Joining a cult is frighteningly easy to do, especially if you’re already in a vulnerable place. For thousands of hopeless romantics, the cult-ish business “Twin Flames Universe” promised unconditional love and delivered pain, gaslighting, and some truly concerning advice.
A new Amazon Prime series takes a closer look at what made “Twin Flames Universe” so popular for queer daters, and brings some shockingly depressing (if not entirely unexpected) revelations to light.
Most cults prey on those who feel lost, scared, and desperate to make a soul connection with someone—or something—higher than themselves. In this respect, Twin Flames Universe—a long-running online community for those seeking their predestined spiritual soulmate, or “twin flame,”—was no different than usual. Headed by two self-styled “gurus”, Jeff and Shaleia Ayan, the series of classes, YouTube videos, and thriving Facebook community managed to bilk millions out of vulnerable people eager to be matched with the loves of their lives. And somehow, they’re still going strong. Alice Hines’ 2020 Vanity Fair profile, which exposed Twin Flame Universe’s leaders’ cult-like behavior and practices, has now been turned into a three-part Amazon documentary. In it, you get the usual talking points: folks looking for love soon found themselves hooked into paying astronomical sums for a YouTube video library on how to find your twin flame, only to end up as lonely as before, and broke besides.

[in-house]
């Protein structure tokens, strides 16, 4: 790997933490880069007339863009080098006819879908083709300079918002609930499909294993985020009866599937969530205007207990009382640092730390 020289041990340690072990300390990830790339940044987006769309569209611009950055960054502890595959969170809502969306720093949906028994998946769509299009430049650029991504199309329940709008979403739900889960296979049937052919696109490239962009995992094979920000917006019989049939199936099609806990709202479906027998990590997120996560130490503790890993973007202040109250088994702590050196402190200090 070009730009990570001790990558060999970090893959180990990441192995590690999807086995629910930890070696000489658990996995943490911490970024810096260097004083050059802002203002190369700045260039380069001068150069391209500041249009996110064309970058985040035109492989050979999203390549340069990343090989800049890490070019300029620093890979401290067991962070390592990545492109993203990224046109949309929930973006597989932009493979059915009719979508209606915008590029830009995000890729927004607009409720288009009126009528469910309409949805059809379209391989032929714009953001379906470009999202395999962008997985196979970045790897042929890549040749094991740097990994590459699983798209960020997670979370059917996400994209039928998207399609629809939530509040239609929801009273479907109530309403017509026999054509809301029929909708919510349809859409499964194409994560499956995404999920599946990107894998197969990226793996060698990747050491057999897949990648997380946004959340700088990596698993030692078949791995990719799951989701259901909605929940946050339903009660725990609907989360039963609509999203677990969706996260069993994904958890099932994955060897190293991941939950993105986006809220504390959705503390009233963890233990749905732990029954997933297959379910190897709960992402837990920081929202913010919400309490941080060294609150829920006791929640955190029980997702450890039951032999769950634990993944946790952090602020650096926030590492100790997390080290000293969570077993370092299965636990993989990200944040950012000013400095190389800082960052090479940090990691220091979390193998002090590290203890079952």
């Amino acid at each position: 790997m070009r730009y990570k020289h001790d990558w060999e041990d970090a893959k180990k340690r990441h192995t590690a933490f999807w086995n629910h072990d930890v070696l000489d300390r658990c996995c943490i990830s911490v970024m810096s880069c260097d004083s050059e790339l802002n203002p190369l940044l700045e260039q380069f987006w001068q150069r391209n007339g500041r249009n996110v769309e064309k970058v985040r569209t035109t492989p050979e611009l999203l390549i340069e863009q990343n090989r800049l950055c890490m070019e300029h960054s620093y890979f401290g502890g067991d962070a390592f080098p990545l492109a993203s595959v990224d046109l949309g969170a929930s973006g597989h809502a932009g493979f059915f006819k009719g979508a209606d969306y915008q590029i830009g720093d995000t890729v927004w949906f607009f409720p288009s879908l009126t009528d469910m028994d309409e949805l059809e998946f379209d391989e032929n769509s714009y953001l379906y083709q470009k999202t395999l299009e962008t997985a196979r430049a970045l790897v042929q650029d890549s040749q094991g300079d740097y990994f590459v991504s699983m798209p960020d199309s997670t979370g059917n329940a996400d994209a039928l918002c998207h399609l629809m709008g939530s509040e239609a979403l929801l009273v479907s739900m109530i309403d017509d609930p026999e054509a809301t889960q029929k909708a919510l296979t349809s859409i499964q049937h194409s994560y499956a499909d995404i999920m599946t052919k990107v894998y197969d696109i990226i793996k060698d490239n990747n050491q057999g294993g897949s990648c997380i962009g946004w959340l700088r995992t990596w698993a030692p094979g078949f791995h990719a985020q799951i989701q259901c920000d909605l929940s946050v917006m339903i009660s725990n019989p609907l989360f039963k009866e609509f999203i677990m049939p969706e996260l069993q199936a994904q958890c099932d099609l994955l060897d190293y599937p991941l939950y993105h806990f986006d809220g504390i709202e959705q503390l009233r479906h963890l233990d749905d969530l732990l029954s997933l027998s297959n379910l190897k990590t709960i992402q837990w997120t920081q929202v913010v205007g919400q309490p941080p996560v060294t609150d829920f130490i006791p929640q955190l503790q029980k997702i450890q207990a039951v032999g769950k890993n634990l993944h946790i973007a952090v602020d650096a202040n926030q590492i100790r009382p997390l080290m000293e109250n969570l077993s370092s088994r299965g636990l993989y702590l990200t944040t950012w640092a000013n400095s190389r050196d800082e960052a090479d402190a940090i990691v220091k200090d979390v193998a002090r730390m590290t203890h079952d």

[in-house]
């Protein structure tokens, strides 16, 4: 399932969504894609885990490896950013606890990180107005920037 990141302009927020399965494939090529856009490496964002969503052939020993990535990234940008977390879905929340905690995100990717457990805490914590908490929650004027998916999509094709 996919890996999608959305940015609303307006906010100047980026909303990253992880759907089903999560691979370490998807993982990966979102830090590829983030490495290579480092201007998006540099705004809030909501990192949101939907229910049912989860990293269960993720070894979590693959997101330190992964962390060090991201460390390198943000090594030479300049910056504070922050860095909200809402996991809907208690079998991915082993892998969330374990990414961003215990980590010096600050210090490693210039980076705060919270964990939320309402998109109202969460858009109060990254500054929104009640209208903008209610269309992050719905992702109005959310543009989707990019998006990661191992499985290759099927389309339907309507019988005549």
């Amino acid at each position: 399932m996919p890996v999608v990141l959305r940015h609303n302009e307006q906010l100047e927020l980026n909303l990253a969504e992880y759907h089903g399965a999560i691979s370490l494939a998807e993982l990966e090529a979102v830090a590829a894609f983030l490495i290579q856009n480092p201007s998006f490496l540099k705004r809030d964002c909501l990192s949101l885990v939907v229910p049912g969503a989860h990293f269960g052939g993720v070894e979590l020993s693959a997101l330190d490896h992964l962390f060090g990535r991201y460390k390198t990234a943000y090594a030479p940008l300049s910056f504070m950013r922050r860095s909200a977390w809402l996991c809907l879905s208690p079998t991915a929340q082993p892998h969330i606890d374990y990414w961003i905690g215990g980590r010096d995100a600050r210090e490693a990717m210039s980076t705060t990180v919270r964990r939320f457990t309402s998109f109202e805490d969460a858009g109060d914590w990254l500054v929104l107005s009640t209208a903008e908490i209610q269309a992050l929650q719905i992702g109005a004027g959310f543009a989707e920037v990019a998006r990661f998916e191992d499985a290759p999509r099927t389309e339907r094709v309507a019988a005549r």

As time stretched on, Samuels—which has been in operation since 1799—came dangerously close to shutting down.
But there’s a twist: though several queer and trans members were first drawn to Twin Flames Universe, things got homophobic quite quickly after Jeff and Shaleia started promising to play matchmaker for group members. One lesbian couple found themselves being held up as the ultimate love story one day, only to be forced into a straight paradigm the next. Jeff and Shaleia not only encouraged a trans woman to go after a conservative man and place herself in dangerous situations for the sake of being with him, they encouraged cis people to transition to better fit their hetero-centric idea of what the twin flame connection represented.
Trans historian Jules Gill-Peterson shows up in the documentary to offer some important context. What Twin Flames Universe was doing wasn’t in anyone’s best interest: they were praying on queer and trans folks in order to make their business seem more viable, and the result was messy, dangerous, and completely wrong-headed.
Most cults start out by putting forth a welcoming, nonjudgmental approach in order to rack up numbers. But as soon as Jeff and Shaleia found themselves operating in a much higher tax bracket, things started to change quickly. They’d promised the gift of love eternal, and now they had to deliver.
“Desperately Seeking Soulmate” is a painful and absorbing watch, and a reminder to everyone that being queer doesn’t always protect us from the kind of cult-based thinking that so many creators use to steal our time, our attention, and our money. In some cases, our queerness can make us that much more vulnerable to the con.
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